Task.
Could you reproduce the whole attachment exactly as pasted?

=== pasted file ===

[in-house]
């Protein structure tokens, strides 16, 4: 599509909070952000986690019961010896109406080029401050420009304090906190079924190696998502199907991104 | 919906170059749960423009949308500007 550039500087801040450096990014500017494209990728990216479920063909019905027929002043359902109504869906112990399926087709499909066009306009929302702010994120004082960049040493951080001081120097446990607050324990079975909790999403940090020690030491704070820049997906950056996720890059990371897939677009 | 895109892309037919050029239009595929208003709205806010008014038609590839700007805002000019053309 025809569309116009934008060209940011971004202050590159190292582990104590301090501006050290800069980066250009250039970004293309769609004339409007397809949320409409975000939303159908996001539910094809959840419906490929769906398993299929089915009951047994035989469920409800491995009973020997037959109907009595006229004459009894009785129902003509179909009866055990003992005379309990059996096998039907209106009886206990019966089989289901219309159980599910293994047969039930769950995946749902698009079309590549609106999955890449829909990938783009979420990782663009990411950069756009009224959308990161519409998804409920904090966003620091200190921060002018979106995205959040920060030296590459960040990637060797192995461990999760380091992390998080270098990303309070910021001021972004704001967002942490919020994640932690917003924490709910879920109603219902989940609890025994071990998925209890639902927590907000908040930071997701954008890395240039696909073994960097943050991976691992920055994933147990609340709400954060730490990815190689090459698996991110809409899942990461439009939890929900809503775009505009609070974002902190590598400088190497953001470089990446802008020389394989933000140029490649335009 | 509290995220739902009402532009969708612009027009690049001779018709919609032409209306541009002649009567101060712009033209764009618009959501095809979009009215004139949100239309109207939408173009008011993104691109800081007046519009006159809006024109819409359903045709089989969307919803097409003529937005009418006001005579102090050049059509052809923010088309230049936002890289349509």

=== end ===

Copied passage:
[in-house]
């Protein structure tokens, strides 16, 4: 599509909070952000986690019961010896109406080029401050420009304090906190079924190696998502199907991104 | 919906170059749960423009949308500007 550039500087801040450096990014500017494209990728990216479920063909019905027929002043359902109504869906112990399926087709499909066009306009929302702010994120004082960049040493951080001081120097446990607050324990079975909790999403940090020690030491704070820049997906950056996720890059990371897939677009 | 895109892309037919050029239009595929208003709205806010008014038609590839700007805002000019053309 025809569309116009934008060209940011971004202050590159190292582990104590301090501006050290800069980066250009250039970004293309769609004339409007397809949320409409975000939303159908996001539910094809959840419906490929769906398993299929089915009951047994035989469920409800491995009973020997037959109907009595006229004459009894009785129902003509179909009866055990003992005379309990059996096998039907209106009886206990019966089989289901219309159980599910293994047969039930769950995946749902698009079309590549609106999955890449829909990938783009979420990782663009990411950069756009009224959308990161519409998804409920904090966003620091200190921060002018979106995205959040920060030296590459960040990637060797192995461990999760380091992390998080270098990303309070910021001021972004704001967002942490919020994640932690917003924490709910879920109603219902989940609890025994071990998925209890639902927590907000908040930071997701954008890395240039696909073994960097943050991976691992920055994933147990609340709400954060730490990815190689090459698996991110809409899942990461439009939890929900809503775009505009609070974002902190590598400088190497953001470089990446802008020389394989933000140029490649335009 | 509290995220739902009402532009969708612009027009690049001779018709919609032409209306541009002649009567101060712009033209764009618009959501095809979009009215004139949100239309109207939408173009008011993104691109800081007046519009006159809006024109819409359903045709089989969307919803097409003529937005009418006001005579102090050049059509052809923010088309230049936002890289349509």